Some time ago, I wrote about job enrichment and the importance of factors like achievement, recognition, interesting work, responsibility, advancement, and personal growth in building sustainable jobs that one can do for a career. Unfortunately, making our jobs richer and more fulfilling is rarely something that others will do proactively for us. And we are often just too stuck in our daily grind of clinical care, documentation, dealing with patients, families, and other members of the care team, and simply navigating the vast complexities of our healthcare organizations to seek out job enrichment opportunities for ourselves.

Recently, I’ve been thinking more broadly about the role of work in our overall lives and whether there are things we can do in our world outside of work that can help make our work more enjoyable and sustainable. There is so much being written about work-life balance; a Google search turns up about 1.5 billion – with a B! – results. Every expert wants to offer “Six Tips for Better Work-Life Balance” or a guide to helping you manage your work-life balance. Too many of these articles seem overly simplistic to me or not practical enough; or else the recommendations require major life remodeling that may be beyond the capacity of people caught in an unfulfilling and stressful work rut.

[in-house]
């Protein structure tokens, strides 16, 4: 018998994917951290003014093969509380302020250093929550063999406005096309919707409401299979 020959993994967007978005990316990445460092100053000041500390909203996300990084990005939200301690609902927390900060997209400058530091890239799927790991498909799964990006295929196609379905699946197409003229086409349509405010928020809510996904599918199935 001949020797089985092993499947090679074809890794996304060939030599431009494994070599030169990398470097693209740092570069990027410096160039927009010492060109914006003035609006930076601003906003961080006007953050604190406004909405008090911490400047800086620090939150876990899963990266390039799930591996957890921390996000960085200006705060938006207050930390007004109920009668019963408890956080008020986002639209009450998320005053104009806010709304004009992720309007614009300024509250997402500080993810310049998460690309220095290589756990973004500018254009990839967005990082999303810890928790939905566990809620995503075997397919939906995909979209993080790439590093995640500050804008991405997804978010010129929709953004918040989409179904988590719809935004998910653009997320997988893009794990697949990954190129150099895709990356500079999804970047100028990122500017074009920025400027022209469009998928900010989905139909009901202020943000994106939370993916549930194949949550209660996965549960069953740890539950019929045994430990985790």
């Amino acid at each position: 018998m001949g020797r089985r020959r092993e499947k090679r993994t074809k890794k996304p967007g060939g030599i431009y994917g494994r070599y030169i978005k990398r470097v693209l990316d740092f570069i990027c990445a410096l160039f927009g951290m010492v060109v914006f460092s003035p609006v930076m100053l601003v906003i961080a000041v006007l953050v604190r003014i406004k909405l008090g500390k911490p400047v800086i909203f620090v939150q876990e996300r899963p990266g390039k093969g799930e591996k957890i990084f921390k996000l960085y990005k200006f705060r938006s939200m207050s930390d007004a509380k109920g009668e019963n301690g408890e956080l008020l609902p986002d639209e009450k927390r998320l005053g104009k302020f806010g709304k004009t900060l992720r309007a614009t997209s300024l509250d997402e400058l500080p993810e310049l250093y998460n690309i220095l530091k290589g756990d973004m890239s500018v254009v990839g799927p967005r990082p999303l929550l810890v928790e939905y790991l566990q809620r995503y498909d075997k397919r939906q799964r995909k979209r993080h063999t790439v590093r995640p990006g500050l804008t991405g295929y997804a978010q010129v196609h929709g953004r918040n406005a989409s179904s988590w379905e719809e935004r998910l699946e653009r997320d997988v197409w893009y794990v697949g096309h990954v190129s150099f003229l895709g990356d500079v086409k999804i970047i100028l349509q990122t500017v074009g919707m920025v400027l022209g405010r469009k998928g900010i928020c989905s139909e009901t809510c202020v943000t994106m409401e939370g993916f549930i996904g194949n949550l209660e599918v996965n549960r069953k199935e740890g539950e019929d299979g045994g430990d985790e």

Amazon’s Jeff Bezos considers “work-life balance” to be a debilitating phrase, since it “implies a strict trade-off between the two.” Instead he advocates better integration of work and life in a way that improves the harmony between them. That idea resonates with me, but still feels painfully conceptual.

I’m no expert in these things and certainly don’t know all the answers. But I can tell you about a few of the things that have helped me reduce work-related stress, improve work-life harmony, and avoid burnout throughout my career. These things have become my “life enrichment” strategy.

Taking Care of My Body

There was a time earlier in my career when I weighed about 50 pounds more than I do now, ate whatever satisfied my craving in the moment, and never, ever exercised because I was just too tired at the end of the day to do more than sack out in front of the TV. That was the same period that I was the most stressed at work, and when I experienced the greatest symptoms of burnout. So which was the cause and which was the effect? Did I stop taking care of myself because I was too stressed at work, or did I get too stressed at work because I was not taking care of myself? Hard to say, and for many people I think it’s a vicious downward cycle. But I quit that job, became my own boss, and started exercising, eating better, and losing weight.

Over the course of my professional career, I have found that two of the most important things for me to do consistently if I want to have energy to deal with challenging work issues are engaging in meaningful exercise at least four or five times a week, and consistently getting seven to eight hours of sleep at night. It doesn’t really matter what type of exercise it is: it might be the elliptical, or weight training, or yoga, or just a good long walk. They all help me feel better and sleep better, and they all help me feel better about myself. When I start cutting corners with sleep or exercise, I start getting myself into trouble at work. I feel more stressed, have a shorter temper, and have less mental capacity to focus and be creative. So I have made exercise and sleep a core part of my personal “life enrichment” strategy.